Researchers have created a mathematical model that can accurately predict Alzheimer’s disease progression in individual patients, paving the way for personalised treatment and faster development of therapies.
According to the model, the disease onset and rate of progression varies on a case by case basis, meaning that some patients will be more likely to benefit from certain therapies than others.
The simulator could also be used by pharmaceutical companies to rapidly test multiple drug therapies and patient scenarios, increasing the speed and cost of drug development.
The discovery by researchers at Penn State University and Duke University Medical Center was featured in SIAM News, a publication of the Society for Industrial and Applied Mathematics (SIAM).
“When you have enough data to draw from, it’s possible to simulate diseases on a computer with a very high degree of accuracy,” said Wenrui Hao, Associate Professor of Mathematics at Penn State University. “We’re at a point now where we can use this math to reliably suggest personalised, optimised regimens for Alzheimer’s disease, and that’s incredibly exciting.”
Mapping individual Alzheimer’s disease progression
The team’s model relies on clinical biomarkers for Alzheimer’s disease, including fluid markers for the amyloid protein that is responsible for plaque build-up in the brain, cognitive decline scores from pencil-and-paper testing, and MRI brain images.
By using comprehensive, publicly-available data from the Alzheimer’s Disease Neuroimaging Initiative in the model, the researchers map individual disease progression simply by adjusting different biomarker parameters to match the real-world data – ultimately achieving a high degree of accuracy.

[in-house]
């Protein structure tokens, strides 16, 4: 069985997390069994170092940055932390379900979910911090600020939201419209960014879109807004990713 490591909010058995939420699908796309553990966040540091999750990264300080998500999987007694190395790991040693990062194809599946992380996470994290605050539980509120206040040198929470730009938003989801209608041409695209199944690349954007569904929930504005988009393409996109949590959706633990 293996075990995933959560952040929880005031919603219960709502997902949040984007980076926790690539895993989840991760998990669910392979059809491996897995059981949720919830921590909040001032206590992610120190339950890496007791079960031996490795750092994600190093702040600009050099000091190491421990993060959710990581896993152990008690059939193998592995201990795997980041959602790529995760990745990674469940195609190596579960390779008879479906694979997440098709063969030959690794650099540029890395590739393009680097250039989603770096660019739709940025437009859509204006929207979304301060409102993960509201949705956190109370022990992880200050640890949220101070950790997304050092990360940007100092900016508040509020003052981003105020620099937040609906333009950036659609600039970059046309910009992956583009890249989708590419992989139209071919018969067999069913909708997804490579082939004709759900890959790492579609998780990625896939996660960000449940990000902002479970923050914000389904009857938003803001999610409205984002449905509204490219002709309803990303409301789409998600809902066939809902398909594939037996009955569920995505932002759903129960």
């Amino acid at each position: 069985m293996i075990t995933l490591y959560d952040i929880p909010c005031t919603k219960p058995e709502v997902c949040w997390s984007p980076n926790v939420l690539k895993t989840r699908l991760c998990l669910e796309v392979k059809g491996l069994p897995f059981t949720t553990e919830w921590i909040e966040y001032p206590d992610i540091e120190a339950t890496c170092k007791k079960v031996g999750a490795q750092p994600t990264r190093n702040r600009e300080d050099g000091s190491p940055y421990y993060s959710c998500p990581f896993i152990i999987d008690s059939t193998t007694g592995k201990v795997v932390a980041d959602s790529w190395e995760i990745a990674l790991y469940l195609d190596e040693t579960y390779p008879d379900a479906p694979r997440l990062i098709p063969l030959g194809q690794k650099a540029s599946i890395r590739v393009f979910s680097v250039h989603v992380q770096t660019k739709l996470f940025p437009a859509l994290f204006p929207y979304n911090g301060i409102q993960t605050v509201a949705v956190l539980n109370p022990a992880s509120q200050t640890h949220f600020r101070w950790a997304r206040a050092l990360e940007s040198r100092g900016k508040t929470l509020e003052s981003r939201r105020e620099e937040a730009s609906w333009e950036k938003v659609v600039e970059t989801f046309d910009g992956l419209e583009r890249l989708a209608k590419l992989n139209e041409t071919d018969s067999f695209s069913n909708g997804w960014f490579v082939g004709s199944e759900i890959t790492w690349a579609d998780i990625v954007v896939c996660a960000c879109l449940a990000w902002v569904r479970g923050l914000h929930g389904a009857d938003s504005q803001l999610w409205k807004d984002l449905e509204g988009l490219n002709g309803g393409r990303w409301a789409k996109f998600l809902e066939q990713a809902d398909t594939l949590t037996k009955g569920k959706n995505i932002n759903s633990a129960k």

“This model makes predictions from a place of understanding, telling us not only whether a patient is likely to develop the disease within five years, but here’s why and here’s what’s actually going on in their brain to explain that,” said Jeffrey Petrella, Professor of Radiology and Director of the Alzheimer Disease Imaging Research Lab at Duke University Medical Center. “The most important benefit is that we now have an accurate model that we can use to perform virtual experiments with different types of interventions, quickly and digitally.”
In silico drug trials
Earlier this year, the researchers and their collaborator, Suzanne Lenhart, Chancellor’s Professor of Mathematics and Cox Professor at the University of Tennessee Knoxville, completed two in silico drug trials that used publicly available data to test a recently FDA-approved therapy, Aduhelm, an anti-amyloid therapy that removes plaque in the brain, as well as another similar drug in the pipeline, shown to slow the rate of cognitive decline.
By simulating the drug’s performance in individual patients, they rapidly modelled the outcome of short-term (78 weeks) and long-term (10 years) treatments and discovered that when treatment begins by age 60, it’s possible to reduce cognitive decline by five percent. These findings closely matched the results of the corresponding real-life clinical trials.
The researchers expect their model will be ready for use in a clinical setting within five years. To further refine it in the meantime, they are currently looking to collaborate with pharmaceutical companies to access more detailed patient data that pertains to individual biomarker trajectories.
In the future, the model could also be applied to study other inflammatory diseases such as lupus, multiple sclerosis, and chronic pancreatitis.